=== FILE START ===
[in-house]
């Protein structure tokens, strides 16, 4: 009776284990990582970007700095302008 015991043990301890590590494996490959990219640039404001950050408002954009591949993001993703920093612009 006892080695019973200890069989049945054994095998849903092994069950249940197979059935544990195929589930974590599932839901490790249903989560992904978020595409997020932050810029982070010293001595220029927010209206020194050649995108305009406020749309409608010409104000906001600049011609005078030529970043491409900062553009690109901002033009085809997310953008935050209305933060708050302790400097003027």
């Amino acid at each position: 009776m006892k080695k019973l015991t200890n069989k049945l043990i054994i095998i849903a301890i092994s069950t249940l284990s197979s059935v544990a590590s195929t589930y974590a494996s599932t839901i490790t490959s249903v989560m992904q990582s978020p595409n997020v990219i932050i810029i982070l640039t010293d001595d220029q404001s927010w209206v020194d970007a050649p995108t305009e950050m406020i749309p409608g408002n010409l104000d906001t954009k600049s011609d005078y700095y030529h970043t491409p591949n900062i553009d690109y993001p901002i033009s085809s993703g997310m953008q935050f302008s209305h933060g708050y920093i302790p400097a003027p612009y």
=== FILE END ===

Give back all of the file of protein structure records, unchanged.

[in-house]
């Protein structure tokens, strides 16, 4: 009776284990990582970007700095302008 015991043990301890590590494996490959990219640039404001950050408002954009591949993001993703920093612009 006892080695019973200890069989049945054994095998849903092994069950249940197979059935544990195929589930974590599932839901490790249903989560992904978020595409997020932050810029982070010293001595220029927010209206020194050649995108305009406020749309409608010409104000906001600049011609005078030529970043491409900062553009690109901002033009085809997310953008935050209305933060708050302790400097003027």
């Amino acid at each position: 009776m006892k080695k019973l015991t200890n069989k049945l043990i054994i095998i849903a301890i092994s069950t249940l284990s197979s059935v544990a590590s195929t589930y974590a494996s599932t839901i490790t490959s249903v989560m992904q990582s978020p595409n997020v990219i932050i810029i982070l640039t010293d001595d220029q404001s927010w209206v020194d970007a050649p995108t305009e950050m406020i749309p409608g408002n010409l104000d906001t954009k600049s011609d005078y700095y030529h970043t491409p591949n900062i553009d690109y993001p901002i033009s085809s993703g997310m953008q935050f302008s209305h933060g708050y920093i302790p400097a003027p612009y």